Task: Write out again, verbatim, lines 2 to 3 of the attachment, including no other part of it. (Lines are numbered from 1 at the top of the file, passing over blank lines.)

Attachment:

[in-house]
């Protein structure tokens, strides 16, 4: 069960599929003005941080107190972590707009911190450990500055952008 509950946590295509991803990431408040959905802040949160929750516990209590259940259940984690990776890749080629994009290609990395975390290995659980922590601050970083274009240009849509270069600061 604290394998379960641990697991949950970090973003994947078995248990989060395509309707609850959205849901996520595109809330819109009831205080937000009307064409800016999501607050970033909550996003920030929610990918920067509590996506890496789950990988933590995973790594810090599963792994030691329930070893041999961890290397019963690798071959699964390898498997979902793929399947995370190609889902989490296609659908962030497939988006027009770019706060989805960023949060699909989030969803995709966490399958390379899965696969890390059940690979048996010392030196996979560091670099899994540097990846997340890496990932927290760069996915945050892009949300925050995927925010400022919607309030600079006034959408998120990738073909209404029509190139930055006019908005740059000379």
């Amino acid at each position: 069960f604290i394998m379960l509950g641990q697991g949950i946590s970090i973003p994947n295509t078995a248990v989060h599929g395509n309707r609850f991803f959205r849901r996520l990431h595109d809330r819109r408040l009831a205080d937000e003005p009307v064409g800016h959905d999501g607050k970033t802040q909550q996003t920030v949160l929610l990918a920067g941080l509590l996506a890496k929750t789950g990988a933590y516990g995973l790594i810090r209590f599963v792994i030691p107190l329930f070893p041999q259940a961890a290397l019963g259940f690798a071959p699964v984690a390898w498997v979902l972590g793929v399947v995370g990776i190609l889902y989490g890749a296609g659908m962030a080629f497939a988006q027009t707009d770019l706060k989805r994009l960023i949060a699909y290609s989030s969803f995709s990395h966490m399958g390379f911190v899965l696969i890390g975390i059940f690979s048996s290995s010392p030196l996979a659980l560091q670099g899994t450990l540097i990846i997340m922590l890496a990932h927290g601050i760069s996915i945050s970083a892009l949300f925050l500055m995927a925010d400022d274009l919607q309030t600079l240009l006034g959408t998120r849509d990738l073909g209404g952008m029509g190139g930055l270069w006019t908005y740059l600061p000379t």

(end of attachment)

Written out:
């Protein structure tokens, strides 16, 4: 069960599929003005941080107190972590707009911190450990500055952008 509950946590295509991803990431408040959905802040949160929750516990209590259940259940984690990776890749080629994009290609990395975390290995659980922590601050970083274009240009849509270069600061 604290394998379960641990697991949950970090973003994947078995248990989060395509309707609850959205849901996520595109809330819109009831205080937000009307064409800016999501607050970033909550996003920030929610990918920067509590996506890496789950990988933590995973790594810090599963792994030691329930070893041999961890290397019963690798071959699964390898498997979902793929399947995370190609889902989490296609659908962030497939988006027009770019706060989805960023949060699909989030969803995709966490399958390379899965696969890390059940690979048996010392030196996979560091670099899994540097990846997340890496990932927290760069996915945050892009949300925050995927925010400022919607309030600079006034959408998120990738073909209404029509190139930055006019908005740059000379």
């Amino acid at each position: 069960f604290i394998m379960l509950g641990q697991g949950i946590s970090i973003p994947n295509t078995a248990v989060h599929g395509n309707r609850f991803f959205r849901r996520l990431h595109d809330r819109r408040l009831a205080d937000e003005p009307v064409g800016h959905d999501g607050k970033t802040q909550q996003t920030v949160l929610l990918a920067g941080l509590l996506a890496k929750t789950g990988a933590y516990g995973l790594i810090r209590f599963v792994i030691p107190l329930f070893p041999q259940a961890a290397l019963g259940f690798a071959p699964v984690a390898w498997v979902l972590g793929v399947v995370g990776i190609l889902y989490g890749a296609g659908m962030a080629f497939a988006q027009t707009d770019l706060k989805r994009l960023i949060a699909y290609s989030s969803f995709s990395h966490m399958g390379f911190v899965l696969i890390g975390i059940f690979s048996s290995s010392p030196l996979a659980l560091q670099g899994t450990l540097i990846i997340m922590l890496a990932h927290g601050i760069s996915i945050s970083a892009l949300f925050l500055m995927a925010d400022d274009l919607q309030t600079l240009l006034g959408t998120r849509d990738l073909g209404g952008m029509g190139g930055l270069w006019t908005y740059l600061p000379t």